Tesla’s massive recall will make it harder – but not impossible – to abuse Autopilot

Tesla today issued a recall for 2 million vehicles in the US to fix a “defect” with Autopilot, the company’s groundbreaking and controversial advanced driver assistance system. Safety experts say the recall will make Autopilot more difficult to abuse.

More difficult, but not impossible.

“It’s progress,” says Mary “Missy” Cummings, a robotics expert who wrote a paper in 2020 evaluating the risks of Tesla’s Autopilot system, “but minimal progress.”

Cummings said the National Highway Traffic Safety Administration missed an opportunity to force the company to address concerns about Tesla owners using Autopilot on roads where it was not intended to work. Last week, The Washington Post published a study linking at least eight fatal or serious crashes to Tesla drivers using Autopilot on roads that could not “reliably navigate.”

According to the recall, Tesla will issue a software update to about 2 million cars in the U.S. — nearly every vehicle it has ever sold in the country — that will increase the number of alerts and alerts when drivers aren’t paying attention.

Autopilot, which comes standard in all Tesla vehicles, combines a number of features including Traffic-Aware Cruise Control and Autosteer, which is only intended for use on limited-access highways when not working with the more advanced Autosteer on City. Streets.

According to the recall, the software update should address concerns surrounding the use of Autosteer on roads where it was not intended to operate.

“If the driver attempts to engage Autosteer when the conditions for activation are not met, the feature will alert the driver that it is not available through visual and audible alerts, and Autosteer will not engage,” the recall document states.

Tesla is also expanding its “three strikes and you’re out” system to include Autopilot for the first time. Previously, drivers with the more expensive and comprehensive Full Self-Driving feature were locked out of the system if they were not paying attention to the road. Now this feature will also include Autopilot users. According to the recall, drivers will face “eventually suspension from use of Autosteer if the driver repeatedly fails to demonstrate continuous and sustained driving responsibility while the feature is enabled.”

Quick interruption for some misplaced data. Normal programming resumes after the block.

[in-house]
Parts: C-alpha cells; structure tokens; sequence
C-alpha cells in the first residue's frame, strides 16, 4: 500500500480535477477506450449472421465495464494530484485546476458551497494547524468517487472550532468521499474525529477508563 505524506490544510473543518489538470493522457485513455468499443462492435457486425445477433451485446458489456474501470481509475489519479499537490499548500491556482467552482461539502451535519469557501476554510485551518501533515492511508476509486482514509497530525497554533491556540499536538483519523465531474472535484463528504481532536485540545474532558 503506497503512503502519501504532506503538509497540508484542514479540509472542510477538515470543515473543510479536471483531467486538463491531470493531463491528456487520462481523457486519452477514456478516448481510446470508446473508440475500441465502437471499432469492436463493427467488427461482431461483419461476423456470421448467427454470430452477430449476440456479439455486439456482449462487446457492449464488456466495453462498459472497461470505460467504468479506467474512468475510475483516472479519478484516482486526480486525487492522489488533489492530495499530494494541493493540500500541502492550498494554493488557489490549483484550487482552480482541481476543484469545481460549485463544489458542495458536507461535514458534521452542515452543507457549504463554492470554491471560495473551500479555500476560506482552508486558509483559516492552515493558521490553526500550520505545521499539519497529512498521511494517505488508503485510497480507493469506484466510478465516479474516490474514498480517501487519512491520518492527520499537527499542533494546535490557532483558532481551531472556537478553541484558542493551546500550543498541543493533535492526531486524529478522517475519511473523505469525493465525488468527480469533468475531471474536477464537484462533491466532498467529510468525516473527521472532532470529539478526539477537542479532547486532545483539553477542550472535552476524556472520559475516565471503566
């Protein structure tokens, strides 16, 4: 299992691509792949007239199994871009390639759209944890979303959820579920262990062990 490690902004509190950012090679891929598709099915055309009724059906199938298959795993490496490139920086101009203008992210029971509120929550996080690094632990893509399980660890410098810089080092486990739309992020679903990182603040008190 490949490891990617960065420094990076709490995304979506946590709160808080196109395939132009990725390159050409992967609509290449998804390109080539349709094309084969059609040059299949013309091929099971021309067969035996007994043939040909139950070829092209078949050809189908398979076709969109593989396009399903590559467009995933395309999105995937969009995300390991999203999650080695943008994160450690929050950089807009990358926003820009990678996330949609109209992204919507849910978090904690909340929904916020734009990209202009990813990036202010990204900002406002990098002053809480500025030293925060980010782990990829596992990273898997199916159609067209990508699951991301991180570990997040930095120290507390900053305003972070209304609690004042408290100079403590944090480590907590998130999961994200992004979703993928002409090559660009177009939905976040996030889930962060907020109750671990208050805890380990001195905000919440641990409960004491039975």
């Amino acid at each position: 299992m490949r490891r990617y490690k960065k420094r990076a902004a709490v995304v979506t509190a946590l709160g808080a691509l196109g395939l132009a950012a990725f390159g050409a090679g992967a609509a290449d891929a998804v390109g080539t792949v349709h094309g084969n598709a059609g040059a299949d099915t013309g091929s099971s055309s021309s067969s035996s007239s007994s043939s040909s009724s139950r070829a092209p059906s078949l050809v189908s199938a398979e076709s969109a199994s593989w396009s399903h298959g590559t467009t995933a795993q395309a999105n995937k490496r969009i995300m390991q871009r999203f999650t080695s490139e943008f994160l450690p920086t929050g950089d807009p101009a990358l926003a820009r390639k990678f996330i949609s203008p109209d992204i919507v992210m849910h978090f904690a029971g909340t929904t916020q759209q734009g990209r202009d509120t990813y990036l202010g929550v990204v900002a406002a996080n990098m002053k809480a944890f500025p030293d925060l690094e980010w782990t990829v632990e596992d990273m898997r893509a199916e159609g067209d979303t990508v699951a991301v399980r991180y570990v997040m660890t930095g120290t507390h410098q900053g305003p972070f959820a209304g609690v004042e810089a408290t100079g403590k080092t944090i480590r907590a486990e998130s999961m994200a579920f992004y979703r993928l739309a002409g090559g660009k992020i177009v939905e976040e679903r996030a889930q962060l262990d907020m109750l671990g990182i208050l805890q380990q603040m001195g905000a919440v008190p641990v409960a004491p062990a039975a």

But Cummings, who spent a year as a senior safety adviser at NHTSA, isn’t convinced this will be enough to prevent future incidents. “It’s very vague,” she said.

That’s likely because the recall was the result of a two-year negotiation between NHTSA and Tesla, said Phil Koopman, a professor of electrical and computer engineering at Carnegie Mellon University who studies the safety of autonomous vehicles. The company disagreed with the agency’s findings but ultimately agreed to issue the recall, indicating that some key elements may have been left out of the scope of the recall.

“This has all the hallmarks of a compromise to get the solution out and avoid another year of negotiations between NHTSA and Tesla,” he said. “So the remedy will likely not be as robust as NHTSA would like to see.”

“This has all the hallmarks of a compromise to get the cure out”

Cummings agrees. “Tesla probably fought back,” she said. “NHTSA really wants recalls to be voluntary, so Tesla probably used that as a bargaining chip.”

Of course, the nature of the recall itself has some safety experts calling it a huge missed opportunity. Allowing Tesla to push an over-the-air software update ignores many of Autopilot’s structural defects, said Sam Abuelsamid, principal research analyst at Guidehouse Insights.

Tesla’s driver monitoring system, which includes torque sensors in the steering wheel to detect hand position and a camera in the cabin to track head movements, is inadequate and can be easily fooled, Abuelsamid said. The torque sensors are prone to false positives, such as when drivers try to trick the system by adding a weight to the steering wheel that counteracts automatic movement, and false negatives, such as when the steering wheel does not detect a driver’s hands as they hold them. stable.

Meanwhile, the camera, which only came into use in 2021 for Autopilot driver monitoring, doesn’t work in low light, he noted. Other automakers use infrared sensors that can detect depth and operate in low light conditions. Consumer Reports recently showed that Tesla’s cameras could be tricked into thinking someone was in the driver’s seat when that wasn’t the case.

“This absolutely could have ended a different way,” Abuelsamid said. “NHTSA could do its job and actually force Tesla to issue a recall and install robust eye and hand monitoring for the driver and true geofencing of the system, or disable Autosteer altogether if they can’t do a hardware update.”

“NHTSA has consistently dropped the ball when it comes to Tesla,” he added. “Unfortunately, given the agency’s history of dealing with Tesla, this was probably the best outcome.”

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